The Office of Government Commerce has shortlisted eight suppliers for a project to develop a government-wide online...
The service, dubbed Zanzibar, aims to achieve savings of £72.5m in its first year, by improving purchasing efficiency and enabling government departments to club together to make bulk purchases on a range of goods and services.
Zanzibar, which could handle up to £13bn annually if used by all 78 government departments, will also provide the government with procurement data from a wide range of government departments, allowing it to identify scope for further savings and improvements.
Twenty five suppliers file expressions of interest in Zanzibar, when the project was advertised in the Official Journal of the European Communities in May this year.
The Office of Government Commerce has invited eight suppliers to negotiate, including Kellogg Brown & Root, part of the US Halliburton group, and advisers to NHS’s National Programme for IT.
The other shortlisted suppliers are BT, CapGemini UK, EGS, ITnet, Lloyds TSP, Logica CMG and PA Consulting.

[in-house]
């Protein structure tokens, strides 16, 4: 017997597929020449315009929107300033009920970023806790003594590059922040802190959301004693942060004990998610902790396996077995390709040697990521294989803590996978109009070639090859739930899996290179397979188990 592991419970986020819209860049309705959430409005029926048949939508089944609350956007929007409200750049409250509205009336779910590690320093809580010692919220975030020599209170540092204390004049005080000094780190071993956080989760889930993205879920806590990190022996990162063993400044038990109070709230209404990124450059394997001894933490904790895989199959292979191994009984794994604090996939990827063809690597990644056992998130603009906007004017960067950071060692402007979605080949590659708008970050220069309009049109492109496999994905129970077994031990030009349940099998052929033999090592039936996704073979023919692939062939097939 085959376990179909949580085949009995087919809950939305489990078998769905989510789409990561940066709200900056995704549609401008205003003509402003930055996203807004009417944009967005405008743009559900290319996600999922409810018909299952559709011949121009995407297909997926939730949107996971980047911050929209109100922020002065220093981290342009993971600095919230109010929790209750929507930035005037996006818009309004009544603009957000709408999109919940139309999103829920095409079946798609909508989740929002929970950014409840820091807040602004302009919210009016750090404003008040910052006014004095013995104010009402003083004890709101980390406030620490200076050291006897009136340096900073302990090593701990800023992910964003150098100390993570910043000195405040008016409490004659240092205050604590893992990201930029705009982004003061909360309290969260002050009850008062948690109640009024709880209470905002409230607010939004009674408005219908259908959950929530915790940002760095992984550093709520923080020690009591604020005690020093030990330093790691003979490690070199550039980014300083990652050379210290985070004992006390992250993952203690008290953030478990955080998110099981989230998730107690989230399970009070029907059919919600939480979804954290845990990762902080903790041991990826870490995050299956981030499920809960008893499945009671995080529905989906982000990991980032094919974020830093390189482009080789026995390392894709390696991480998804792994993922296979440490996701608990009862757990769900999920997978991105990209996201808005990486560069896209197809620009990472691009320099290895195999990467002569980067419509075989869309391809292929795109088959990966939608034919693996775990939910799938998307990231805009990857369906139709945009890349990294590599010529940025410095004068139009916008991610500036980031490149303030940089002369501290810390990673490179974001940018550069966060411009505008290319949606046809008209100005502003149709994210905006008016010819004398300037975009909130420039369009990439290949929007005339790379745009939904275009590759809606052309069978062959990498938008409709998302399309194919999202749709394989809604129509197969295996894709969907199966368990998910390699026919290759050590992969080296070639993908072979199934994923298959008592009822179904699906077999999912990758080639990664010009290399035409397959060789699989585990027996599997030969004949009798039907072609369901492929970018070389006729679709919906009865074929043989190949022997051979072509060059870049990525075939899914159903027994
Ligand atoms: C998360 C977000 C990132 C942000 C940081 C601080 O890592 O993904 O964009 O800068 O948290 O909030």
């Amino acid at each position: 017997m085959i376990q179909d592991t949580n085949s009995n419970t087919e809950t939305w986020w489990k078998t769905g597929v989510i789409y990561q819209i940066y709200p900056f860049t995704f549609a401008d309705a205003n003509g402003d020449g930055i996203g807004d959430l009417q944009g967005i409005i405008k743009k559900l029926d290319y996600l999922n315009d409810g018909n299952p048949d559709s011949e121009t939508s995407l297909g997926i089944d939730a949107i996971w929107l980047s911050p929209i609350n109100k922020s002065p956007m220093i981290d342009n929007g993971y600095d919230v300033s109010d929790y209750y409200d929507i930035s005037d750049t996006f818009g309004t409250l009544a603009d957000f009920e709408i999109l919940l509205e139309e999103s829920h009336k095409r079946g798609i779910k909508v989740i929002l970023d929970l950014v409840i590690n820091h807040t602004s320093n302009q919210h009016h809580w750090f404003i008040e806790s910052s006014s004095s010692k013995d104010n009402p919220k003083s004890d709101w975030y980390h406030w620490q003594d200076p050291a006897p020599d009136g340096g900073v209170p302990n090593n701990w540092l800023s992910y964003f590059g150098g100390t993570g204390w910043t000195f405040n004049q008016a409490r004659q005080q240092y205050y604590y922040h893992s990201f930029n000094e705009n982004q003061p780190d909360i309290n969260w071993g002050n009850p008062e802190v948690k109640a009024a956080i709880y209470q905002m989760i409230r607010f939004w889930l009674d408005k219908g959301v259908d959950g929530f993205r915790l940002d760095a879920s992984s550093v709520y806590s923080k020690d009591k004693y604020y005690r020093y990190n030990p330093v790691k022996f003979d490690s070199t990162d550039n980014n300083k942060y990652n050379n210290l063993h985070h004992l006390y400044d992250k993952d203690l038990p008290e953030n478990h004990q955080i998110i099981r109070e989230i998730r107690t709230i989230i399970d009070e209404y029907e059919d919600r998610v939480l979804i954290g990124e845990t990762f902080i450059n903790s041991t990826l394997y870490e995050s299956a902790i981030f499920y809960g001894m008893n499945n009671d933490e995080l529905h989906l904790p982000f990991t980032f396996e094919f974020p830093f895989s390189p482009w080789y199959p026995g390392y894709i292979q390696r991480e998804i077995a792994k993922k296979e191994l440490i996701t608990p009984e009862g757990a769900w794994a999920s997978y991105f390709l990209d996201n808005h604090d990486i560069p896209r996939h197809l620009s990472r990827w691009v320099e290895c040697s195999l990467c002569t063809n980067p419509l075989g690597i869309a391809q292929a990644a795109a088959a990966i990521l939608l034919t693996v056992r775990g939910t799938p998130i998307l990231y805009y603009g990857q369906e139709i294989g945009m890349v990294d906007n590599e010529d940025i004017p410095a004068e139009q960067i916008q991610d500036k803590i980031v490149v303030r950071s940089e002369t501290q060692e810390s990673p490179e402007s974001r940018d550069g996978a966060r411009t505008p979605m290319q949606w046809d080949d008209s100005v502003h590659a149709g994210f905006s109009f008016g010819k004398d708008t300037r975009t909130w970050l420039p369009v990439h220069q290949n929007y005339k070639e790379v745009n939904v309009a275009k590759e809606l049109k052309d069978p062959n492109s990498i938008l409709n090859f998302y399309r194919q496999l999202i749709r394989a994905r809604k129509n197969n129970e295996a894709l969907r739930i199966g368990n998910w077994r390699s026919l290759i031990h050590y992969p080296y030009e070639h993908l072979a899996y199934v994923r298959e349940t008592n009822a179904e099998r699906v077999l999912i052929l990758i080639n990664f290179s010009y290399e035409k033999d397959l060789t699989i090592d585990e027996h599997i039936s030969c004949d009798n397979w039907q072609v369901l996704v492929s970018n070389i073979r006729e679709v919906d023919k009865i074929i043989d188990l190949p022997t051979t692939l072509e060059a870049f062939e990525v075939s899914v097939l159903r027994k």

The service, which is due to go live from March 2005, is being funded by the OGC and will be managed by OGCbuying.solutions, an OGC spin-off.
Some 13 government departments have expressed an intention to use the service, which will be charged to each department on a subscription basis, and others will be encouraged to join.
The OGC anticipates that the service will provide better analysis of expenditure across government and better reporting, forecasting and budgeting.
Departments will be able to access Zanzibar through an internet browser, through a link to their ERP systems, or by processing transactions in batch. A datawarehouse will record details of transactions for later analysis.
The system will provide data to make it easier for government departments to assess the credit-worthiness of suppliers before they award contracts.
According to the OGC, Zanzibar will also benefit suppliers, who would only need to provide the standard information provided by government departments once, and have greater access to procurement details.
The system is designed to meet concerns raised by Sir Peter Gershon, in his 1999 review of central government procurement, that there were no common systems across government for recording or analysing procurement transactions and the performance of suppliers.